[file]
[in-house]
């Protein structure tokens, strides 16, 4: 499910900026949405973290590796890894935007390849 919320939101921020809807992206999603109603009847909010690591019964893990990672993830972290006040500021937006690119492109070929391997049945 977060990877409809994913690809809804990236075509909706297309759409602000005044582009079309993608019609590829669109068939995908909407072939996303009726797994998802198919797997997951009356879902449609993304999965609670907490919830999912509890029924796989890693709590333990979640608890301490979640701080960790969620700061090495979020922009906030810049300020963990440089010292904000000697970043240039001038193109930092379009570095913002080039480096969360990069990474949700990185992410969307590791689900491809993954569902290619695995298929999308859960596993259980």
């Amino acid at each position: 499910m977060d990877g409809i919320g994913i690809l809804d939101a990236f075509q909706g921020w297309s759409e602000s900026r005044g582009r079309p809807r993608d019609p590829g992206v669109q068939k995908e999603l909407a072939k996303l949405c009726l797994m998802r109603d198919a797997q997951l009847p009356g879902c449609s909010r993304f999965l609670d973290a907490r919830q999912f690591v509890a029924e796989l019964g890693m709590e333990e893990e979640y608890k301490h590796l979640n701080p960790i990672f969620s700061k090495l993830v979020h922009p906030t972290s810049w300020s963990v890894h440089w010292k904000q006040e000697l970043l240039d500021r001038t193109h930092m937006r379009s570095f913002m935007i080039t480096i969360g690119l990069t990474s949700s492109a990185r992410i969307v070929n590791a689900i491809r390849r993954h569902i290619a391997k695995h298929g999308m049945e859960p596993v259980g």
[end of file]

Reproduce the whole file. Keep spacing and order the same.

[in-house]
């Protein structure tokens, strides 16, 4: 499910900026949405973290590796890894935007390849 919320939101921020809807992206999603109603009847909010690591019964893990990672993830972290006040500021937006690119492109070929391997049945 977060990877409809994913690809809804990236075509909706297309759409602000005044582009079309993608019609590829669109068939995908909407072939996303009726797994998802198919797997997951009356879902449609993304999965609670907490919830999912509890029924796989890693709590333990979640608890301490979640701080960790969620700061090495979020922009906030810049300020963990440089010292904000000697970043240039001038193109930092379009570095913002080039480096969360990069990474949700990185992410969307590791689900491809993954569902290619695995298929999308859960596993259980």
């Amino acid at each position: 499910m977060d990877g409809i919320g994913i690809l809804d939101a990236f075509q909706g921020w297309s759409e602000s900026r005044g582009r079309p809807r993608d019609p590829g992206v669109q068939k995908e999603l909407a072939k996303l949405c009726l797994m998802r109603d198919a797997q997951l009847p009356g879902c449609s909010r993304f999965l609670d973290a907490r919830q999912f690591v509890a029924e796989l019964g890693m709590e333990e893990e979640y608890k301490h590796l979640n701080p960790i990672f969620s700061k090495l993830v979020h922009p906030t972290s810049w300020s963990v890894h440089w010292k904000q006040e000697l970043l240039d500021r001038t193109h930092m937006r379009s570095f913002m935007i080039t480096i969360g690119l990069t990474s949700s492109a990185r992410i969307v070929n590791a689900i491809r390849r993954h569902i290619a391997k695995h298929g999308m049945e859960p596993v259980g």